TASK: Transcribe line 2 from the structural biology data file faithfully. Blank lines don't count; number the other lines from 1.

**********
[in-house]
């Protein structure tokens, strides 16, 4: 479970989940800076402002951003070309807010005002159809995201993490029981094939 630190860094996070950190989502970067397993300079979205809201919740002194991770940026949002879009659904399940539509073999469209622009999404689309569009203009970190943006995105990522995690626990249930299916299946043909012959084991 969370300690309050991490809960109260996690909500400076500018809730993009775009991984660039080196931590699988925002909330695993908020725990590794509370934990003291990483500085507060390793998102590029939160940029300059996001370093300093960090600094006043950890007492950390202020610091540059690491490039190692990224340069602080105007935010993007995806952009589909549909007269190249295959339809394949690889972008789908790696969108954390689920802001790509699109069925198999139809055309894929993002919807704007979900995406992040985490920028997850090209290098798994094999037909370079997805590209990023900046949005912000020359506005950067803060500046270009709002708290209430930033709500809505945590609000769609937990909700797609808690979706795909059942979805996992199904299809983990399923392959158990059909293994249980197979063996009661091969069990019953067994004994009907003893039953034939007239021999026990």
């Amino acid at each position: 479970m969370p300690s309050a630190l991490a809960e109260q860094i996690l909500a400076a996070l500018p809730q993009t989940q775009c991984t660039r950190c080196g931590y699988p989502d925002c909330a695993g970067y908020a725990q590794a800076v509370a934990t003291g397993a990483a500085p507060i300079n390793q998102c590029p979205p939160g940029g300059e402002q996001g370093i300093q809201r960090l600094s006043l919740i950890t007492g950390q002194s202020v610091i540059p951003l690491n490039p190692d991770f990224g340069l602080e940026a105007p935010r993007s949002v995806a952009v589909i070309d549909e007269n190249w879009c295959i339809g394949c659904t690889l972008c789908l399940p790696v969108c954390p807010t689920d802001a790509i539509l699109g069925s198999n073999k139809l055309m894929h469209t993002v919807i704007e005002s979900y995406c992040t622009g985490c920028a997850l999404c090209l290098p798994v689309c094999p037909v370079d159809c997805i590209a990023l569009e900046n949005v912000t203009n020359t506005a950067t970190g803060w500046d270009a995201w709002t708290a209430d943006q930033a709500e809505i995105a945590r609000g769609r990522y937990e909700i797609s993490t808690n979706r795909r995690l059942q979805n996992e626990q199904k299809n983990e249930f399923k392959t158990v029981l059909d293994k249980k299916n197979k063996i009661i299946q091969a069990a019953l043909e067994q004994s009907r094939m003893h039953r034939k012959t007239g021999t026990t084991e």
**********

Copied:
């Protein structure tokens, strides 16, 4: 479970989940800076402002951003070309807010005002159809995201993490029981094939 630190860094996070950190989502970067397993300079979205809201919740002194991770940026949002879009659904399940539509073999469209622009999404689309569009203009970190943006995105990522995690626990249930299916299946043909012959084991 969370300690309050991490809960109260996690909500400076500018809730993009775009991984660039080196931590699988925002909330695993908020725990590794509370934990003291990483500085507060390793998102590029939160940029300059996001370093300093960090600094006043950890007492950390202020610091540059690491490039190692990224340069602080105007935010993007995806952009589909549909007269190249295959339809394949690889972008789908790696969108954390689920802001790509699109069925198999139809055309894929993002919807704007979900995406992040985490920028997850090209290098798994094999037909370079997805590209990023900046949005912000020359506005950067803060500046270009709002708290209430930033709500809505945590609000769609937990909700797609808690979706795909059942979805996992199904299809983990399923392959158990059909293994249980197979063996009661091969069990019953067994004994009907003893039953034939007239021999026990």